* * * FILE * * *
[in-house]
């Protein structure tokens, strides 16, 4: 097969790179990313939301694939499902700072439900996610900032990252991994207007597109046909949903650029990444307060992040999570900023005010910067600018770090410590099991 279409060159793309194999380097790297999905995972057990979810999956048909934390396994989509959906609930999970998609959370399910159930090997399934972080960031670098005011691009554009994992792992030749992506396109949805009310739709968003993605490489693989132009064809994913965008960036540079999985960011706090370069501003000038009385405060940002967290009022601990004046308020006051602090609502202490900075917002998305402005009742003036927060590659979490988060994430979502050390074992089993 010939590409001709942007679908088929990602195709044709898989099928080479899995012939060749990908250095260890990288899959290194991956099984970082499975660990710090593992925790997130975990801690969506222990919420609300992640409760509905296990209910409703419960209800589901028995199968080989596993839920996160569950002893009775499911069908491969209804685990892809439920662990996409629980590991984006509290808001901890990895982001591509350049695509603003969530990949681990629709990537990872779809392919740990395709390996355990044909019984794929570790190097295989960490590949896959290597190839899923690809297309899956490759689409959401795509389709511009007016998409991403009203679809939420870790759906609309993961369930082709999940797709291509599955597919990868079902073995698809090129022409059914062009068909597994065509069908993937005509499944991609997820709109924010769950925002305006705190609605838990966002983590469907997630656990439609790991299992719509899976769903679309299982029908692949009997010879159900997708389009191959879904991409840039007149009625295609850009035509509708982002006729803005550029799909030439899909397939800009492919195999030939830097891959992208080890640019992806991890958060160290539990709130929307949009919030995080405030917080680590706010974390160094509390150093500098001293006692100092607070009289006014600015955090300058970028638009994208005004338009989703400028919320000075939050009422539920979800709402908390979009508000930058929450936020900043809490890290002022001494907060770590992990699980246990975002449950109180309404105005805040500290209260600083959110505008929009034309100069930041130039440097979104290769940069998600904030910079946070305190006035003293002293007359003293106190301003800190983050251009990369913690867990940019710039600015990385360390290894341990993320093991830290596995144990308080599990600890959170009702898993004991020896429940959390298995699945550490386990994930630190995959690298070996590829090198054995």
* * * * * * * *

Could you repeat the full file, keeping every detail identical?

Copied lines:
[in-house]
């Protein structure tokens, strides 16, 4: 097969790179990313939301694939499902700072439900996610900032990252991994207007597109046909949903650029990444307060992040999570900023005010910067600018770090410590099991 279409060159793309194999380097790297999905995972057990979810999956048909934390396994989509959906609930999970998609959370399910159930090997399934972080960031670098005011691009554009994992792992030749992506396109949805009310739709968003993605490489693989132009064809994913965008960036540079999985960011706090370069501003000038009385405060940002967290009022601990004046308020006051602090609502202490900075917002998305402005009742003036927060590659979490988060994430979502050390074992089993 010939590409001709942007679908088929990602195709044709898989099928080479899995012939060749990908250095260890990288899959290194991956099984970082499975660990710090593992925790997130975990801690969506222990919420609300992640409760509905296990209910409703419960209800589901028995199968080989596993839920996160569950002893009775499911069908491969209804685990892809439920662990996409629980590991984006509290808001901890990895982001591509350049695509603003969530990949681990629709990537990872779809392919740990395709390996355990044909019984794929570790190097295989960490590949896959290597190839899923690809297309899956490759689409959401795509389709511009007016998409991403009203679809939420870790759906609309993961369930082709999940797709291509599955597919990868079902073995698809090129022409059914062009068909597994065509069908993937005509499944991609997820709109924010769950925002305006705190609605838990966002983590469907997630656990439609790991299992719509899976769903679309299982029908692949009997010879159900997708389009191959879904991409840039007149009625295609850009035509509708982002006729803005550029799909030439899909397939800009492919195999030939830097891959992208080890640019992806991890958060160290539990709130929307949009919030995080405030917080680590706010974390160094509390150093500098001293006692100092607070009289006014600015955090300058970028638009994208005004338009989703400028919320000075939050009422539920979800709402908390979009508000930058929450936020900043809490890290002022001494907060770590992990699980246990975002449950109180309404105005805040500290209260600083959110505008929009034309100069930041130039440097979104290769940069998600904030910079946070305190006035003293002293007359003293106190301003800190983050251009990369913690867990940019710039600015990385360390290894341990993320093991830290596995144990308080599990600890959170009702898993004991020896429940959390298995699945550490386990994930630190995959690298070996590829090198054995």